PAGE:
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Invader
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Invader

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Author: C. J. Cherryh
Publisher: DAW Books, 1995
Series: Foreigner: Arc 1: Book 2

1. Foreigner
2. Invader
3. Inheritor

Book Type: Novel
Genre: Science-Fiction
Sub-Genre Tags: First Contact
Hard SF
Galactic Empire
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Synopsis

On the world of the atevi, humanity makes up one small enclave, on the island of Mospheira. After the disappearance of the starship Phoenix, only one human representative is allowed to interact with the atevi - the Paidhi, a mixture of ambassador, translator and salesman of advanced technology. In a society where assassination is a recognised form of negotiation, Bren Cameron had been performing his task as Paidhi well.

Then the Phoenix returns, almost two hundred years after its departure.

Recovering from surgery on Mospheira, Cameron must return immediately to the atevi, but he finds his government has already sent a successor, Deanna Hanks, without informing him. And she has managed to alienate major factions against humanity.

Battling against his strangely-silent masters, the deadly atevi and Hanks, Bren Cameron must take risks that could destroy the entire world - or save it for atevi and humanity alike.


Excerpt

Rain streaked the windows, a heavy gray moil of cloud cutting off all view. He'd arrived in Malguri, far across the continent, on a day like this - what? a week or so ago. It seemed an incredibly long time. The whole world had changed in that week.

Changed in the whole balance of atevi power and threat - by the appearance of a single human ship that was now orbiting the planet. Atevi might reasonably suspect that this human ship came welcome. Atevi might easily have that misapprehension - after a hundred and seventy-eight years of silence from the heavens.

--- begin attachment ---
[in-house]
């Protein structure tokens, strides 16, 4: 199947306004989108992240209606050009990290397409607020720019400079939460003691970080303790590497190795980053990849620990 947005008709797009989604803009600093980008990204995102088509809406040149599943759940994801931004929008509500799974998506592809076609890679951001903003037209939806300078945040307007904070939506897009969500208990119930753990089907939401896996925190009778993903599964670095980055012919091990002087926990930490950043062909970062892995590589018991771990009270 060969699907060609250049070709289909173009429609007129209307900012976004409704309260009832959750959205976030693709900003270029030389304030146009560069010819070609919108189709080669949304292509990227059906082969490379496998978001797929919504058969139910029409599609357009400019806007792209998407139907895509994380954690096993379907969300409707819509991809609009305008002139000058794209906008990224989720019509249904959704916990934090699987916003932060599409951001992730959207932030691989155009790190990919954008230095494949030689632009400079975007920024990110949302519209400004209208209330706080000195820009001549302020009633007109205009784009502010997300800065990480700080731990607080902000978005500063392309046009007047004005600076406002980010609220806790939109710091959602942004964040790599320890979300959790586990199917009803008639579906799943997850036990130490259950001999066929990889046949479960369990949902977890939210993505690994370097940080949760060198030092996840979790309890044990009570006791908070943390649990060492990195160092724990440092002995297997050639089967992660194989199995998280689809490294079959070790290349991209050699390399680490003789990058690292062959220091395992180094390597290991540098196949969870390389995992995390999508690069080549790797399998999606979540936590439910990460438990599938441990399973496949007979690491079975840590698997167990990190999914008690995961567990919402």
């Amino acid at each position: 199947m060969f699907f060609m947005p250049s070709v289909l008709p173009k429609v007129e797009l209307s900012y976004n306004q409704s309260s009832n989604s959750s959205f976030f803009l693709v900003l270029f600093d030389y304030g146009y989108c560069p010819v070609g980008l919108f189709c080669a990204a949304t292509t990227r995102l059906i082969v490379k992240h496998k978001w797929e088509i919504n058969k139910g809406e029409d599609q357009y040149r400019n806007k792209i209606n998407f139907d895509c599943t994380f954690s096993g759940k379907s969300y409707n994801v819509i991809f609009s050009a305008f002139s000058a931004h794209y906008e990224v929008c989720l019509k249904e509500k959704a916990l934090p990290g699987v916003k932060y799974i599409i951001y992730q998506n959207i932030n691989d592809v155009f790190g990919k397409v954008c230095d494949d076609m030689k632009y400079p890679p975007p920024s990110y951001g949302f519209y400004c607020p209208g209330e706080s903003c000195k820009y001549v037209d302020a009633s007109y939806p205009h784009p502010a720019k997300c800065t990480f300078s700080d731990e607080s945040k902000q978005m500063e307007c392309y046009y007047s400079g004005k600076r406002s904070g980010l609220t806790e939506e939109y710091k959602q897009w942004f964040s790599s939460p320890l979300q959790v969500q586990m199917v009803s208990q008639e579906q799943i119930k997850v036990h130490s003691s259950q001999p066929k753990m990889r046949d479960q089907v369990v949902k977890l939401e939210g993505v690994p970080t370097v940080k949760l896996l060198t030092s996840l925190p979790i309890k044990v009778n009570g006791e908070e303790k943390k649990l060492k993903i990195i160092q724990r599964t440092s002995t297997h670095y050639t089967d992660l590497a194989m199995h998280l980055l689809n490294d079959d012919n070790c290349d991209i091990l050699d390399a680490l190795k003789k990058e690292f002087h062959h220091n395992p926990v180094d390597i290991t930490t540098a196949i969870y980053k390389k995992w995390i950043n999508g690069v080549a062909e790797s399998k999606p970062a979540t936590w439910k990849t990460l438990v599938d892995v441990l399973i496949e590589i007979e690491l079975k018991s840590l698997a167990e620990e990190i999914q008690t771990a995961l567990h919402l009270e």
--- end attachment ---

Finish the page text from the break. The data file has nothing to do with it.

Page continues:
It had also been a hundred seventy-eight years of stranded, ground-bound humans on Mospheira making their own decisions and arranging their own accommodations with the earth of the atevi. Humans had been well satisfied - until this ship appeared, not only confounding individual humans whose lives had been calm, predictable, and prosperous in their isolation - but suddenly giving atevi two human presences to deal with, when they'd only in the most recent years reached a thoroughly peaceful accommodation with the humans on the island off their shores.

So, one could imagine that the aiji in Shejidan, lord of the Western Association, quite reasonably wanted to know what was in those transmissions that now flowed between that ship and the earth station on Mospheira.

The paidhi wanted to know that answer himself. Something in the last twenty-four hours had changed in the urgency of his presence here - but he had no special brief from the President or State Department to provide those answers, not one damned bit of instruction at least that he'd been conscious enough to remember. He did have a firsthand and still fresh understanding that if things went badly and relations between humans and atevi blew up, this side of the strait would not be a safe place for a human to be: humans and atevi had already fought one bloody war over mistaken intentions. He didn't know if he could single-handedly prevent another; but there was always, constantly inherent in the paidhi's job, the knowledge that if the future of humankind on Mospheira and in this end of the universe wasn't in his power to direct - it was damned sure within his power to screw up.

One fracture in the essential Western Association - one essential leader like the aiji of Shejidan losing position.

One damned fool human with a radio transmitter or one atevi hothead with a hunting rifle - and of the latter, there were entirely too many available on the mainland for his own peace of mind: guns meant food on the table out in the countryside. Atevi youngsters learned to shoot when human kids were learning to ride bikes - and some atevi got damned good at it. Some atevi became licensed professionals, in a society where assassination was a regular legal recourse.

And if Tabini-aiji lost his grip on the Western Association, and if that started fragmenting, everything came undone. Atevi had provinces, but they didn't have borders. Atevi couldn't understand lines on maps by anything logical or reasonable except an approximation of where the householders on that line happened to side on various and reasonable grounds affecting their area, their culture, their scattered loyalties to other associations with nothing in the world to do with geography.

In more than that respect, it wasn't a human society in the world beyond the island of Mospheira, and if the established atevi authority went down, after nearly two hundred years of building an industrial complex and an interlinked power structure uniting hundreds of small atevi associations - it would be his personal fault.

Copyright © 1995 by C. J. Cherryh


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